Slow and steady wins the race
Colorado’s unique system of sales tax collection gets much attention from both within and outside of the state, but that attention has grown even more since the June decision by the U.S. Supreme Court in South Dakota vs. Wayfair. The result of upholding South Dakota’s scheme of requiring remote sellers meeting certain criteria to collect and remit sales taxes is an opening for all states to require the same.
But it is just that…an opening – and for Colorado’s self-collecting home rule municipalities, it means pumping the brakes a bit before launching local requirements for remote sellers to get local sales tax licenses.
Colorado’s unique, decentralized sales tax collection process consists of state sales tax collection on behalf of itself, statutory municipalities and counties with sales taxes, a handful of special districts with sales tax authority, and 24 home rule municipalities that do not self-collect. In addition, there 71 home rule municipalities choosing to self-collect. This creates some additional, yet not insurmountable hurdles, as it relates to collection of local sales taxes from remote sellers in such a way that does not violate the basic tenets of Wayfair.
The Supreme Court, in overturning prior precedent in the pre-Ecommerce Quill vs. North Dakota (1992) decision, held that the prior requirement of “physical presence (nexus)” was an incorrect interpretation of the Commerce Clause. The Supreme Court noted that South Dakota’s system was designed to prevent “discrimination or undue burdens upon interstate commerce.” There were three keys to this holding:
- Establishment of a de minimisthreshold for application of state law to a remote seller
- The law was prospective and not retroactive
- South Dakota’s adoption of the Streamlined Sales and Use Tax Agreement (SSUTA).
This is where things get interesting because Colorado has not adopted the SSUTA and never will, if municipalities have any say. The SSUTA requires all entities to adopt a single rate and the state’s base for a single point of collection. The only problem is that both statutory and home rule municipalities may have established different tax rates, and home rule municipalities have not given away the over 80 sales tax exemptions that the state has over several years of special interest pressure. Simply put – adopting a single rate and the state’s base would mean a significant fiscal impact to municipalities that have not granted exemptions in the same free-spirited manner as the State of Colorado. So SSUTA will never make sense in Colorado, although some of the principles of simplification it promotes could possibly be tailored to meet Colorado-specific conditions.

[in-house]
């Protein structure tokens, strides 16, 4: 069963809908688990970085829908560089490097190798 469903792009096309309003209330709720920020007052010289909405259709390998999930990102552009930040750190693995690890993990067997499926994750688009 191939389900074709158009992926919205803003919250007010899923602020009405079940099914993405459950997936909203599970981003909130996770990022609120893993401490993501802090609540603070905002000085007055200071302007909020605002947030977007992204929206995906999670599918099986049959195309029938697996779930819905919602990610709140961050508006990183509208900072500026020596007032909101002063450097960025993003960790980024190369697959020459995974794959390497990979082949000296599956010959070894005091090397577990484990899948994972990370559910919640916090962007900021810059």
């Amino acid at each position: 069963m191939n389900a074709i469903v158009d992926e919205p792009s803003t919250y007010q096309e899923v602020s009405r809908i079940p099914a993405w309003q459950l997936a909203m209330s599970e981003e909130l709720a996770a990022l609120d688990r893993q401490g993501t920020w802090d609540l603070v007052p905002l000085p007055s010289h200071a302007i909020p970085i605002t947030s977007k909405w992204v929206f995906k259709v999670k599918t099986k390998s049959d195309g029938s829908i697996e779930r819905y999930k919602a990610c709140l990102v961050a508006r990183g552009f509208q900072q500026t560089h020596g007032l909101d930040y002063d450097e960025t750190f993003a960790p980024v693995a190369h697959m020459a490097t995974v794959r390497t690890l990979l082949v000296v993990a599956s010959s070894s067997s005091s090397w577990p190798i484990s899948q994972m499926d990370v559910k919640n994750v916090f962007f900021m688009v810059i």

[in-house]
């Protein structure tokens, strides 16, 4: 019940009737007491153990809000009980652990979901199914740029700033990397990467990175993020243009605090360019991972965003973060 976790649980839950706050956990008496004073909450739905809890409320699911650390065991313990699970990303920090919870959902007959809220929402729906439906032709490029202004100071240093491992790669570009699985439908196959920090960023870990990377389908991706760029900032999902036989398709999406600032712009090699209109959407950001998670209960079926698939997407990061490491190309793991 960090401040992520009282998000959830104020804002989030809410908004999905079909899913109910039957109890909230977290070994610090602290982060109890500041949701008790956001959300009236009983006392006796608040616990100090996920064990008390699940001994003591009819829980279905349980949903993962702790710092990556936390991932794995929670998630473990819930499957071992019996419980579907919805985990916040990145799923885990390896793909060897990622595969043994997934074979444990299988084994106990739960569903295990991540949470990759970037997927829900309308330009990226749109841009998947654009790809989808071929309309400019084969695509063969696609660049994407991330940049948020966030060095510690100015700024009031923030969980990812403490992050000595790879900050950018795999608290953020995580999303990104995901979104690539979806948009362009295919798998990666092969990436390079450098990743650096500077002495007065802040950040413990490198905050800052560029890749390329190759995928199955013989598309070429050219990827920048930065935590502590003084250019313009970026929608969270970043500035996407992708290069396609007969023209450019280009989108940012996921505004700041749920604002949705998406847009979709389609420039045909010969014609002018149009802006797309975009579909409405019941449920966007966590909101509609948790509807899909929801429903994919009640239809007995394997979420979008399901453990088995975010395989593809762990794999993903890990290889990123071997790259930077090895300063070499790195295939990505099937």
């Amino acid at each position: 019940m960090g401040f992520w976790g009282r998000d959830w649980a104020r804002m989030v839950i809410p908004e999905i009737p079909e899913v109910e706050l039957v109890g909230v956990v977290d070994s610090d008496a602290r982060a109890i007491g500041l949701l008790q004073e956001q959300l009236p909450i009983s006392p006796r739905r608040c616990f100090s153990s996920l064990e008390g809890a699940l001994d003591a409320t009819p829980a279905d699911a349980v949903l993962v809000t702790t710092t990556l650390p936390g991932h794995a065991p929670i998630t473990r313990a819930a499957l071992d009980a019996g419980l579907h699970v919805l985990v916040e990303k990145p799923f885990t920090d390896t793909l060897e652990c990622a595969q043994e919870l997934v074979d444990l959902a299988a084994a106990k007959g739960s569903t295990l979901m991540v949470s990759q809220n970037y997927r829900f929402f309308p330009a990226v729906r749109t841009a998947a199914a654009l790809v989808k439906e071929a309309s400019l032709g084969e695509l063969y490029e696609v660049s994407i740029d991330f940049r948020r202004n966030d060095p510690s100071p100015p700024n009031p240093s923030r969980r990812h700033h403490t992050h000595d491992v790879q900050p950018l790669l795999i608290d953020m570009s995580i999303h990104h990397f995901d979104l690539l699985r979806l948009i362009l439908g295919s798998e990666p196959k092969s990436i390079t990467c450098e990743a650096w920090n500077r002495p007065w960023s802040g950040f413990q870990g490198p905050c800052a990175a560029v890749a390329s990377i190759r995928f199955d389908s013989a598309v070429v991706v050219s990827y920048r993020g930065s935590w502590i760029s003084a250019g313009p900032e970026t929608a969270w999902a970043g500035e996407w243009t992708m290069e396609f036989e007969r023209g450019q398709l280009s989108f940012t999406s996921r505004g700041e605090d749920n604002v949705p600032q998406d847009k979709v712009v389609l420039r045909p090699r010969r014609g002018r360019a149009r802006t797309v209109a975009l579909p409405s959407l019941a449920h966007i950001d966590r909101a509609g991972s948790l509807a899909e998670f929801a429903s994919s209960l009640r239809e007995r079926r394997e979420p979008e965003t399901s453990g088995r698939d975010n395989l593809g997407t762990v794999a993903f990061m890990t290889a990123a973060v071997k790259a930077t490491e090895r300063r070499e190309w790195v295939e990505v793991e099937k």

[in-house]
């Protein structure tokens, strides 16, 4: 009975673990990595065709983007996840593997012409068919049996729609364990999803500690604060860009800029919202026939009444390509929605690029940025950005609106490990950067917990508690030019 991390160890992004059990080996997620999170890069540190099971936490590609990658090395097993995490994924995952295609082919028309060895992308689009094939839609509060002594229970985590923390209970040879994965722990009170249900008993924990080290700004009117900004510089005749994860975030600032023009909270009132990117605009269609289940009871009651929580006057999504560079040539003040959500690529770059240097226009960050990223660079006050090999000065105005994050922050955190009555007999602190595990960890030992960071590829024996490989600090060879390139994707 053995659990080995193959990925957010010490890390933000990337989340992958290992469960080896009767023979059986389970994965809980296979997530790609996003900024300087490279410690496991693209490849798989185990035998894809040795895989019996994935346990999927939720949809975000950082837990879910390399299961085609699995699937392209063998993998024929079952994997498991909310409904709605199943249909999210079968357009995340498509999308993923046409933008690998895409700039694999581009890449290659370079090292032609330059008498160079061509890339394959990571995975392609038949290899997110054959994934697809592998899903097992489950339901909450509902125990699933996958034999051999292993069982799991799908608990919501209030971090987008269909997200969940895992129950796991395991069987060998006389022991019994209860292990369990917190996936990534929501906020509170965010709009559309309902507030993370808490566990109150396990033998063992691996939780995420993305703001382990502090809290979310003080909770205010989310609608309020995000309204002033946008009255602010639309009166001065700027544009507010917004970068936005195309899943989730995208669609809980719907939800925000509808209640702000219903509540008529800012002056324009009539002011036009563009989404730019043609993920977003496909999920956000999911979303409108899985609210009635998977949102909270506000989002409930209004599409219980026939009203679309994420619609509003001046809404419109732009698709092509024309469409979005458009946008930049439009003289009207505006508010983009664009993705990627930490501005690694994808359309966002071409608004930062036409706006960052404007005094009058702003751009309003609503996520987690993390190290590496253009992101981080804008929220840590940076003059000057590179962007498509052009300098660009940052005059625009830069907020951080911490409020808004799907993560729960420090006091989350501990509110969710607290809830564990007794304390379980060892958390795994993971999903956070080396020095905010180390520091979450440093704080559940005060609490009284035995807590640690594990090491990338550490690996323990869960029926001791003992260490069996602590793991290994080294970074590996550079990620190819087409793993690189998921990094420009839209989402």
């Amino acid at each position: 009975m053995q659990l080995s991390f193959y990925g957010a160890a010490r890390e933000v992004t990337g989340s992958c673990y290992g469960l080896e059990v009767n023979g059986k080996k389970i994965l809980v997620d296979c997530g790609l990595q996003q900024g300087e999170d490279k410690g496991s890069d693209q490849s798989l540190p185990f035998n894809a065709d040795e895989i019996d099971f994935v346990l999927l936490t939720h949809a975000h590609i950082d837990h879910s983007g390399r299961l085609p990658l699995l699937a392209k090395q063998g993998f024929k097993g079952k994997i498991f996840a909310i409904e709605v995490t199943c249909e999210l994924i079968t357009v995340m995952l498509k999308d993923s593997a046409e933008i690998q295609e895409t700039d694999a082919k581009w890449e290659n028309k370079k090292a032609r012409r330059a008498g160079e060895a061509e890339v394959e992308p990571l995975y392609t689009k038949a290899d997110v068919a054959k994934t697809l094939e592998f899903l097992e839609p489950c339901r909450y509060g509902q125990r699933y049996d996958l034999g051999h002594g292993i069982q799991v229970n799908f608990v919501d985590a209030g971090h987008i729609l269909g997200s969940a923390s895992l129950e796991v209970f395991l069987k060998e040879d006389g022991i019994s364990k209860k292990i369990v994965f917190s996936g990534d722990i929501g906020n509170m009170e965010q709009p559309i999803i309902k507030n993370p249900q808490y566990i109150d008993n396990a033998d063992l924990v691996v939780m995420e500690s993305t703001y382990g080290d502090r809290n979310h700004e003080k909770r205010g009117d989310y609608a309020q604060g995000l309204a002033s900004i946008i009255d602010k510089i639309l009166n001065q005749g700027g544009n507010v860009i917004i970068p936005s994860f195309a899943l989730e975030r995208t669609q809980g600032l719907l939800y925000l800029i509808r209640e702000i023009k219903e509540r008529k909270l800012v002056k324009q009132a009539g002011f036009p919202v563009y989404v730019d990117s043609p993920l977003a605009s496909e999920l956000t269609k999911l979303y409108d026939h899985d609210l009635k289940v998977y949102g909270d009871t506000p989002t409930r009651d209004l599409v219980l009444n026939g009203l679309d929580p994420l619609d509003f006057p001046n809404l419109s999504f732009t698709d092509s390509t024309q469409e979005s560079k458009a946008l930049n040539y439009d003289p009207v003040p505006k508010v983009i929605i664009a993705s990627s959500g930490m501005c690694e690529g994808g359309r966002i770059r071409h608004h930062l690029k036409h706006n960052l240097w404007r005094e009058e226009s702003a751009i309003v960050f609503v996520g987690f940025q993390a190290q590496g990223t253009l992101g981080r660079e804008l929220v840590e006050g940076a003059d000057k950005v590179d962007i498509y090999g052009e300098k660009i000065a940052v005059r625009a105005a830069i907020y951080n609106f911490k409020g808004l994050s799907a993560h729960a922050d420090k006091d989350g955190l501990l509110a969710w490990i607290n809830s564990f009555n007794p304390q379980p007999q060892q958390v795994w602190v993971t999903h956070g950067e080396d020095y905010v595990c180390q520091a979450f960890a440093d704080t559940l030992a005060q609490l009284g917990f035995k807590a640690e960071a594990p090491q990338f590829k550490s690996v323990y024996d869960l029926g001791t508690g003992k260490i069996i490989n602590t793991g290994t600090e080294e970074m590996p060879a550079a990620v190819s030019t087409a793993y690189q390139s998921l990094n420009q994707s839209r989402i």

The Supreme Court recognized the following aspects of SSUTA:
- Standardizes taxes to reduce administrative and compliance costs
- Single, state-level tax administration
- Uniform definitions of products and services
- Simplified rate structures
- Related uniform rules
- Remote seller access to state-funded tax administration software and associated immunity from audit liability for using it
To be clear, the Supreme Court did not require that states had to utilize SSUTA to require remote sellers to remit sales tax, but the Court certainly established the characteristics of South Dakota’s system it found helpful in order to ensure there is no barrier or impediment to interstate commerce. Colorado will have to be wary of these issues moving forward at both the state and the local level.
Some pundits believe Colorado is already a lawsuit waiting to happen. One recent blog post from Colorado LegiSource opines that the “constitutional authority of home rule jurisdictions to levy and collect taxes is arguably an obstacle to statewide uniformity” and that the “Supreme Court could find that a fractured collection requirement is discriminatory or an undue burden to interstate commerce.”